It’s all Greek to me
The son of a friend asked me to help him out with an essay he has been asked to write on lessons learnt from the Greek crisis. He cheekily told me: “I just cannot understand what is going on. It is all Greek to me”. Everything that had to be said on the Greek crisis has probably been said, but there are certainly some lessons we must never forget.
The first lesson that must be learned is that economic crisis on a nationwide level can never be solved on purely economy theory and practice. Political solutions are often the only way out of a major national economic crisis.
Whatever agreement the EU leaders will have reached with Greece will be flawed because the reality is that Greece was, and still is, bankrupt. Unless more than half of its national debt is written off it will never be able to repay its creditors over the next century and beyond.
Today it is not fashionable to declare sovereign states bankrupt, especially if they are members of the European Union or Nato. In the case of the Greek crisis, Europe’s political leaders made very reasonable political calculations: that if Greece were left to sort out its own problems, Russia would step in and probably be granted a military base in the Mediterranean in return for helping out Greece sort out its debt problems. This, of course, was a no-no scenario for the EU and Nato.
So will Greece return to the negotiating table in a year’s time to ask for more money? The answer is probably ‘yes’, even if I do not exclude that EU leaders, with some nudging from the US, will try to come up with some Marshall Aid-like plan to boost much needed cash and investment directly in the Greek economy.
I also recommend that my student friend include a section in his essay on the ineptitude of EU politicians to think, plan and act long-term. Many are sick and tired of watching members of the European Parliament pontificating on grandiose solutions to the eurozone’s obvious structural weaknesses. It does not hurt them a bit if – to indulge in this pontificating –they have to take the trouble to travel weekly to Brussels and Strasbourg.
Their colleagues in the European Council are just as ineffective in underpinning the eurozone with sound fiscal, economic and monetary governance principles. Many EU leaders should include in their CVs the following skills: ability to ‘extend and pretend’; expertise in ‘kicking the can’ down the road; and high competence in covering structural cracks with paper agreements that will never work. Yes, fudging is a necessary survival skill for many of our EU leaders.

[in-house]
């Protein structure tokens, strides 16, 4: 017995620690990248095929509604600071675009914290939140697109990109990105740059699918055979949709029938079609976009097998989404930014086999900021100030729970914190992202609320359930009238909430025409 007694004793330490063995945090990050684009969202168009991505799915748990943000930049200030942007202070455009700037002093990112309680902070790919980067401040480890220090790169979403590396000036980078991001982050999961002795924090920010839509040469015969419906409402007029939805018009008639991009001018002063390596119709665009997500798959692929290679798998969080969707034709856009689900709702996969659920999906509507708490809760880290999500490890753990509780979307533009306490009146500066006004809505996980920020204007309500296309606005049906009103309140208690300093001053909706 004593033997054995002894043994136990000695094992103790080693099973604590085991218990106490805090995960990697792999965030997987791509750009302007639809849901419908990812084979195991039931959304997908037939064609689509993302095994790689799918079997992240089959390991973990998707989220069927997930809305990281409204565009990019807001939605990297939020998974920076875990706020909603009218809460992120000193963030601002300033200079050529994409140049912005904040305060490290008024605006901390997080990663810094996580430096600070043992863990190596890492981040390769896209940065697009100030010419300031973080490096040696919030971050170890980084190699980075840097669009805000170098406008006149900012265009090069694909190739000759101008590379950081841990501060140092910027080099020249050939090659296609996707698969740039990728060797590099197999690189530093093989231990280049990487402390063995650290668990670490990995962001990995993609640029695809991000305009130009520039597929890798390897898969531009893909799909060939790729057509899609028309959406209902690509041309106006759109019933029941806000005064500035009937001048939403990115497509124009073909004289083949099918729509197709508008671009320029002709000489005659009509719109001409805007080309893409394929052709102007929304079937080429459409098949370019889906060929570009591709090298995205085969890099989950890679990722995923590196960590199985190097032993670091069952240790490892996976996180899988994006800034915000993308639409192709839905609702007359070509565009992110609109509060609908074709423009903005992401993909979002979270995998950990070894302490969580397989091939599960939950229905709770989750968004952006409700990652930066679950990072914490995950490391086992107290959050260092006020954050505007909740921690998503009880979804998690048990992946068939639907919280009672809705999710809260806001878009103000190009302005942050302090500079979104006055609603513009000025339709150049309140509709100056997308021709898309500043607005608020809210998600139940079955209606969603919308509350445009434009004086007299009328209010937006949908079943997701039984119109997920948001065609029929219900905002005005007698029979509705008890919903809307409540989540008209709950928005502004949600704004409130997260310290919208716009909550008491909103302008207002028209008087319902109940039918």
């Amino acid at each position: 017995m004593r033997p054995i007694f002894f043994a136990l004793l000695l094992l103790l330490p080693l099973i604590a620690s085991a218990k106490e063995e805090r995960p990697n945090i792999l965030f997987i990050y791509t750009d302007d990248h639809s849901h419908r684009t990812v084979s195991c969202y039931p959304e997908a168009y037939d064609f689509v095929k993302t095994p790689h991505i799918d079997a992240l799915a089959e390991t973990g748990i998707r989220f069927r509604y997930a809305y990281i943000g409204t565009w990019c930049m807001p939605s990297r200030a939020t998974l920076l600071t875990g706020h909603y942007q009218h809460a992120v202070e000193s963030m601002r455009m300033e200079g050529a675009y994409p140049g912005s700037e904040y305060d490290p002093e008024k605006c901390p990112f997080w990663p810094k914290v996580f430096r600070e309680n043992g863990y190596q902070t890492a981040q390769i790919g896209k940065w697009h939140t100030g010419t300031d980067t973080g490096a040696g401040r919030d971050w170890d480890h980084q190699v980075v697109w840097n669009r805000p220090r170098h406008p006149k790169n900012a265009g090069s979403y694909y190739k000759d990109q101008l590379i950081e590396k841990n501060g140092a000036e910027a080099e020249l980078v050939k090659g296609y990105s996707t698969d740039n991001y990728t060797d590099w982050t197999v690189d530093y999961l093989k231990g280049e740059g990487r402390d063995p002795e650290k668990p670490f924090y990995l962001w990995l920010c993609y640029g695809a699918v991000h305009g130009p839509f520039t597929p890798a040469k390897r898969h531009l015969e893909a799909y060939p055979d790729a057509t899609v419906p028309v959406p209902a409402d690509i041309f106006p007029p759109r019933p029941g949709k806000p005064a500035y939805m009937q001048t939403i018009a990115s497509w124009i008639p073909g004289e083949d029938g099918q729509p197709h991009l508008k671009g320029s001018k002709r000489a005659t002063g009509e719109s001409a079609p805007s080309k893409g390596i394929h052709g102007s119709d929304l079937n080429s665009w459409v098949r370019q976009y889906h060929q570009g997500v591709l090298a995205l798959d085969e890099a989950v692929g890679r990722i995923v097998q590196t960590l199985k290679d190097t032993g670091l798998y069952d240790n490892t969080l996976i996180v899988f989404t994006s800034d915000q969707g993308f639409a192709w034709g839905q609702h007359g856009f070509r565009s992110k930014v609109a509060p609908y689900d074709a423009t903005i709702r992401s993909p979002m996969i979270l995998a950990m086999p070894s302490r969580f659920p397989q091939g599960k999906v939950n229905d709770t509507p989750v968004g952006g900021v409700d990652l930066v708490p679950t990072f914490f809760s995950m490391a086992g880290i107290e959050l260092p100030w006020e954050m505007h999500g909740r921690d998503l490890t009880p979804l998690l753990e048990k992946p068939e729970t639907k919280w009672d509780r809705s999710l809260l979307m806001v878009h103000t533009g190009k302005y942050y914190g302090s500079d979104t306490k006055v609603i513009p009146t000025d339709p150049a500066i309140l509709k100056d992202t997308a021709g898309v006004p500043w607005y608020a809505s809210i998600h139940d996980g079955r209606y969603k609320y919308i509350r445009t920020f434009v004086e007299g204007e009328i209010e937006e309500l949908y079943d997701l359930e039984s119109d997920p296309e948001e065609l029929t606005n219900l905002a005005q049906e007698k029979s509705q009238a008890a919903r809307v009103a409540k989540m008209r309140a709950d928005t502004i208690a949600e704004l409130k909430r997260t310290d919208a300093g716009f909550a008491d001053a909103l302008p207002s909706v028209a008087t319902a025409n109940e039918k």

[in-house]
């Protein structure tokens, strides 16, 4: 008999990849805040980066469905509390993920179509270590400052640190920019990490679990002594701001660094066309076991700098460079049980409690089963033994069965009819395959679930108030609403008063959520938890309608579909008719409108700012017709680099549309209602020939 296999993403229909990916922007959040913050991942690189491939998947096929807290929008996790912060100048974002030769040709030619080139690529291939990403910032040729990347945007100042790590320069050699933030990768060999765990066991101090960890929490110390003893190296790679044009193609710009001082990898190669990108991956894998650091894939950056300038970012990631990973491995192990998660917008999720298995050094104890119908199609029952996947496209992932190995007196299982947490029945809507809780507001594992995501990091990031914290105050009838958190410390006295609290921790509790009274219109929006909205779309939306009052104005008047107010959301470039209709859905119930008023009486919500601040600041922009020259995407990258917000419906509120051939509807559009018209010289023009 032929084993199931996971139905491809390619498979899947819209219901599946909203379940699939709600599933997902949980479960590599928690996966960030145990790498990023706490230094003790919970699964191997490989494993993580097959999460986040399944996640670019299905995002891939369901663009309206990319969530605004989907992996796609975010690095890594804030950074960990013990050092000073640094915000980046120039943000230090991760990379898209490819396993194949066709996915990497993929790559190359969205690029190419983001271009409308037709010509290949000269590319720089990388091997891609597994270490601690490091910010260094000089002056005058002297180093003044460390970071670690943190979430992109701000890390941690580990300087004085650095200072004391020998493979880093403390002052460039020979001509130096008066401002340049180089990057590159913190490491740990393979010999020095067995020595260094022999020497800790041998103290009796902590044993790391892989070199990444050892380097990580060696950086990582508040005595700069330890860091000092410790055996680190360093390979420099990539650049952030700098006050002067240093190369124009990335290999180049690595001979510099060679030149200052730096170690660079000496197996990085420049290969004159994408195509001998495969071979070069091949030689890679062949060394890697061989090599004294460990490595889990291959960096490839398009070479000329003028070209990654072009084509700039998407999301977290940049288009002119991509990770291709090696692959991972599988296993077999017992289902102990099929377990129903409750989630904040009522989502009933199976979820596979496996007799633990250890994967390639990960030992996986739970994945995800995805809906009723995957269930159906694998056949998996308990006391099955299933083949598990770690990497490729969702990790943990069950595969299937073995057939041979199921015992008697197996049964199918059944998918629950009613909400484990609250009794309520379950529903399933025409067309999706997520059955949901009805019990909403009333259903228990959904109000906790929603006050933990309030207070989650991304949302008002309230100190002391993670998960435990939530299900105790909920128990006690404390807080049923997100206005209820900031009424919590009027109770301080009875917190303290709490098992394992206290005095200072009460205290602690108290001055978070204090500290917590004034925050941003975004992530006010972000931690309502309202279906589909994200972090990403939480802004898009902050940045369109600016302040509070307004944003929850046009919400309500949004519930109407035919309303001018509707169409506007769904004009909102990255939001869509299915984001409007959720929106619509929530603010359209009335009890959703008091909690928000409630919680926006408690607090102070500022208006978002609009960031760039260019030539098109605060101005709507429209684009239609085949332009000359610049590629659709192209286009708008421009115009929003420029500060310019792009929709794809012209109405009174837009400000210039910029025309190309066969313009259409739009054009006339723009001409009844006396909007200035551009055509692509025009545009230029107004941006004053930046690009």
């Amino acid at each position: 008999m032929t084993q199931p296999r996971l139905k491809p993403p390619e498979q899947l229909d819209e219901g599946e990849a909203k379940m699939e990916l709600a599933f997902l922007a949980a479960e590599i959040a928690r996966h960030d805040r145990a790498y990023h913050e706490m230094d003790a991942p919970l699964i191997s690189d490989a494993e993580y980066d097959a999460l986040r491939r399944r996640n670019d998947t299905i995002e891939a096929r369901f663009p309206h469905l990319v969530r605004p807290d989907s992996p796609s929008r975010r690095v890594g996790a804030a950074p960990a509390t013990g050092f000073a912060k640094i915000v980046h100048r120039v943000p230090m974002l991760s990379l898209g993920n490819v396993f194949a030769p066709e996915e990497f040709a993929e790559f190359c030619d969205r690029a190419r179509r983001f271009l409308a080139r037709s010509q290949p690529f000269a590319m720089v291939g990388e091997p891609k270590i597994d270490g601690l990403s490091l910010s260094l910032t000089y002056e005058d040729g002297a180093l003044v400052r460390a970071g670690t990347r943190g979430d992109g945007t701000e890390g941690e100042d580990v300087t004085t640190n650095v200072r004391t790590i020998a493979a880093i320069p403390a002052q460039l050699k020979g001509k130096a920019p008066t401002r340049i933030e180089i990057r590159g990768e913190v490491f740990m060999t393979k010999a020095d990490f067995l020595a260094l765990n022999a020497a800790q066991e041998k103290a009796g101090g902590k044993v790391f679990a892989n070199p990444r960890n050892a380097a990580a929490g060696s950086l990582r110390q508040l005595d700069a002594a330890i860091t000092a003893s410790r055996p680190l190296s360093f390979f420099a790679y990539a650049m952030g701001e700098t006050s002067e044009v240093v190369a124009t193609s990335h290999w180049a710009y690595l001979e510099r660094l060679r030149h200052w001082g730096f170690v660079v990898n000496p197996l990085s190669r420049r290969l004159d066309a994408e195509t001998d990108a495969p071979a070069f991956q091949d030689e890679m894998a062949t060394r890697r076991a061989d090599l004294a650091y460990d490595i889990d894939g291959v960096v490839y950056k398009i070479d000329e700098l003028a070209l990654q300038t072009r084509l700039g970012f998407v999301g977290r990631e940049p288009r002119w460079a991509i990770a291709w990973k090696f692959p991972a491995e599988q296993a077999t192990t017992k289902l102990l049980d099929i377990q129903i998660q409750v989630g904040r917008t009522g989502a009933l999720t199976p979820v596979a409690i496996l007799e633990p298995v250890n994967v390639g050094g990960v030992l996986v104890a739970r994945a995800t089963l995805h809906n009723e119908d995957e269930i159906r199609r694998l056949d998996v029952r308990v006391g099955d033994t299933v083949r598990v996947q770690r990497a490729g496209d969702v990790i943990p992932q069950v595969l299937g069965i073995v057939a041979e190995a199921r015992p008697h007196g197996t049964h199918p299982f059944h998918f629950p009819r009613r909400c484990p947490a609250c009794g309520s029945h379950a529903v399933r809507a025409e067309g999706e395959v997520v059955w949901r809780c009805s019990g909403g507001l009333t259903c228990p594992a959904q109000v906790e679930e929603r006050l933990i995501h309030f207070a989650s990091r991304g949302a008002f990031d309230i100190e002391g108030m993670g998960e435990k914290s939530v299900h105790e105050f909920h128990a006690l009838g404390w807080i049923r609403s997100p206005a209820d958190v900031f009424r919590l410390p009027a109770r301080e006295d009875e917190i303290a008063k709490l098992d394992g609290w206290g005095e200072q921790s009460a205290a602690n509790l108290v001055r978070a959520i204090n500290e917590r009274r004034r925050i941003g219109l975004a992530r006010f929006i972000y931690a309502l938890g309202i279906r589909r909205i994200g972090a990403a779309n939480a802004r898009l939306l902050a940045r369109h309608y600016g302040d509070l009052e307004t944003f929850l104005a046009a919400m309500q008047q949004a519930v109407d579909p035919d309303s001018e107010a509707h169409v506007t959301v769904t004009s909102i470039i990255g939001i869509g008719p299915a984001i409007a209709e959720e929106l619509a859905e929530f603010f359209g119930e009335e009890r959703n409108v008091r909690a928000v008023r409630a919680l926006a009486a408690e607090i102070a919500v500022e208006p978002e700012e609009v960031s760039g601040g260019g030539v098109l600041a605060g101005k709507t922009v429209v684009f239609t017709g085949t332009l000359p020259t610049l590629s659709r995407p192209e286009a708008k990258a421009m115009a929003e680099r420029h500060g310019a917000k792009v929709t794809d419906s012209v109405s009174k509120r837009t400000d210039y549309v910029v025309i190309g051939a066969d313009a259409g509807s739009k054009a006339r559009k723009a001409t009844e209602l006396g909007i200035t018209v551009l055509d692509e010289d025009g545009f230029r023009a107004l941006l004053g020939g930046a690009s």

Another lesson that needs to be learned from the Greek crisis is the limit of negotiating ability.
In my student days I followed closely the writings of Gavin Kennedy, professor at Edinburgh Business Schools.
In his book, The New Negotiating Edge, he writes: “Many authors present negotiating as a choice of manipulative ‘tactics’ and aggressive ploys, delivered by the so-called ‘tough’ wise guys: the red style. In the real world negotiation is not so simple. No matter how ‘tough’ you try to be, waiting round the corner is a tougher guy.”
The Greek negotiating team projected a macho image of itself to the world media. The persona of Yanis Varoufakis the Greek economist and, until recently, finance minister will undoubtedly be the most iconic symbol of the long Greek financial crisis.
With his leather jacket, high-speed motor cycle, a grey T-shirt and a colourful crash helmet, he endeared himself to millions of hard hit European citizens who resent the stale image of financiers who only seem interested in getting richer. Some have already dubbed Varoufakis the Che Guevara of Europe.
The sad reality is that deep-rooted economic weaknesses both at a national and EU level will never be solved by flowery oratory and rhetoric like that of the present Greek leadership and much less by self-congratulatory happy talk flowing from EU leaders’ mouths and writings.
The Greek crisis will not be the last one that will shake the eurozone from its foundations.
As long as fiscal and economic union remain a distant prospect, the eurozone and the EU itself will continue to be an area of high economic and political seismic risk.
I hope my student friend now understands a little better some lessons learned from the Greek crisis.